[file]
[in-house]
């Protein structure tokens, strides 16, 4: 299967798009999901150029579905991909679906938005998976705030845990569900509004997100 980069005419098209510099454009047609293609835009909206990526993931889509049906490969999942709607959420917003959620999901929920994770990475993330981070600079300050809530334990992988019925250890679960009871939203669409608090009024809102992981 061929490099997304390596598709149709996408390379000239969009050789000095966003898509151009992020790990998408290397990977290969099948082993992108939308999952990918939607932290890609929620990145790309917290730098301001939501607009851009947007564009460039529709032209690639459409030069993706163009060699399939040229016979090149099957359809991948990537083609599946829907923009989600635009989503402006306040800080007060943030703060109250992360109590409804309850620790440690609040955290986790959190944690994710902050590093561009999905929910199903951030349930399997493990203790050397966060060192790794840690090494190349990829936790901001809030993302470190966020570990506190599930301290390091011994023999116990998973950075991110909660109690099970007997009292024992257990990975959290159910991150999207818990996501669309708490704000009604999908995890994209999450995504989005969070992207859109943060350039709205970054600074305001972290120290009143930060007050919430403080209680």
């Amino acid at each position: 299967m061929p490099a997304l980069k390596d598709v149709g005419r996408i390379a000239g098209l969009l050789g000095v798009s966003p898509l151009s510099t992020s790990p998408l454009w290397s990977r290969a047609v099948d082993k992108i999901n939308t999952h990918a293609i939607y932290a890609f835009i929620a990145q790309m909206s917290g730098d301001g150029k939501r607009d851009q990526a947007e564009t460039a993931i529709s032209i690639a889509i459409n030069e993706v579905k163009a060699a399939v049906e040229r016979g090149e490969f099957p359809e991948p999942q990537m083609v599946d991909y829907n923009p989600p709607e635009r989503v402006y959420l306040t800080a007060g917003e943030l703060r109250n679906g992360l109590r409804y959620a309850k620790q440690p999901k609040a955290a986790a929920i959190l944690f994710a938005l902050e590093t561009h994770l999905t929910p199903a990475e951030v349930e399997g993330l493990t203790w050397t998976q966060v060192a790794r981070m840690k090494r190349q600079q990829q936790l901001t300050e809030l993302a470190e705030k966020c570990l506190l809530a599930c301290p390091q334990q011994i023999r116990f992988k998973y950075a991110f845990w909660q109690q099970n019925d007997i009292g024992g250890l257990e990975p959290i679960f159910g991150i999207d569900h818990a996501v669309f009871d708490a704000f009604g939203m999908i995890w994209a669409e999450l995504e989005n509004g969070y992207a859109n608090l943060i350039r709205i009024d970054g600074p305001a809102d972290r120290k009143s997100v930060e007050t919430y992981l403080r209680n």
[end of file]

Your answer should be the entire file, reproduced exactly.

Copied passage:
[in-house]
């Protein structure tokens, strides 16, 4: 299967798009999901150029579905991909679906938005998976705030845990569900509004997100 980069005419098209510099454009047609293609835009909206990526993931889509049906490969999942709607959420917003959620999901929920994770990475993330981070600079300050809530334990992988019925250890679960009871939203669409608090009024809102992981 061929490099997304390596598709149709996408390379000239969009050789000095966003898509151009992020790990998408290397990977290969099948082993992108939308999952990918939607932290890609929620990145790309917290730098301001939501607009851009947007564009460039529709032209690639459409030069993706163009060699399939040229016979090149099957359809991948990537083609599946829907923009989600635009989503402006306040800080007060943030703060109250992360109590409804309850620790440690609040955290986790959190944690994710902050590093561009999905929910199903951030349930399997493990203790050397966060060192790794840690090494190349990829936790901001809030993302470190966020570990506190599930301290390091011994023999116990998973950075991110909660109690099970007997009292024992257990990975959290159910991150999207818990996501669309708490704000009604999908995890994209999450995504989005969070992207859109943060350039709205970054600074305001972290120290009143930060007050919430403080209680």
């Amino acid at each position: 299967m061929p490099a997304l980069k390596d598709v149709g005419r996408i390379a000239g098209l969009l050789g000095v798009s966003p898509l151009s510099t992020s790990p998408l454009w290397s990977r290969a047609v099948d082993k992108i999901n939308t999952h990918a293609i939607y932290a890609f835009i929620a990145q790309m909206s917290g730098d301001g150029k939501r607009d851009q990526a947007e564009t460039a993931i529709s032209i690639a889509i459409n030069e993706v579905k163009a060699a399939v049906e040229r016979g090149e490969f099957p359809e991948p999942q990537m083609v599946d991909y829907n923009p989600p709607e635009r989503v402006y959420l306040t800080a007060g917003e943030l703060r109250n679906g992360l109590r409804y959620a309850k620790q440690p999901k609040a955290a986790a929920i959190l944690f994710a938005l902050e590093t561009h994770l999905t929910p199903a990475e951030v349930e399997g993330l493990t203790w050397t998976q966060v060192a790794r981070m840690k090494r190349q600079q990829q936790l901001t300050e809030l993302a470190e705030k966020c570990l506190l809530a599930c301290p390091q334990q011994i023999r116990f992988k998973y950075a991110f845990w909660q109690q099970n019925d007997i009292g024992g250890l257990e990975p959290i679960f159910g991150i999207d569900h818990a996501v669309f009871d708490a704000f009604g939203m999908i995890w994209a669409e999450l995504e989005n509004g969070y992207a859109n608090l943060i350039r709205i009024d970054g600074p305001a809102d972290r120290k009143s997100v930060e007050t919430y992981l403080r209680n």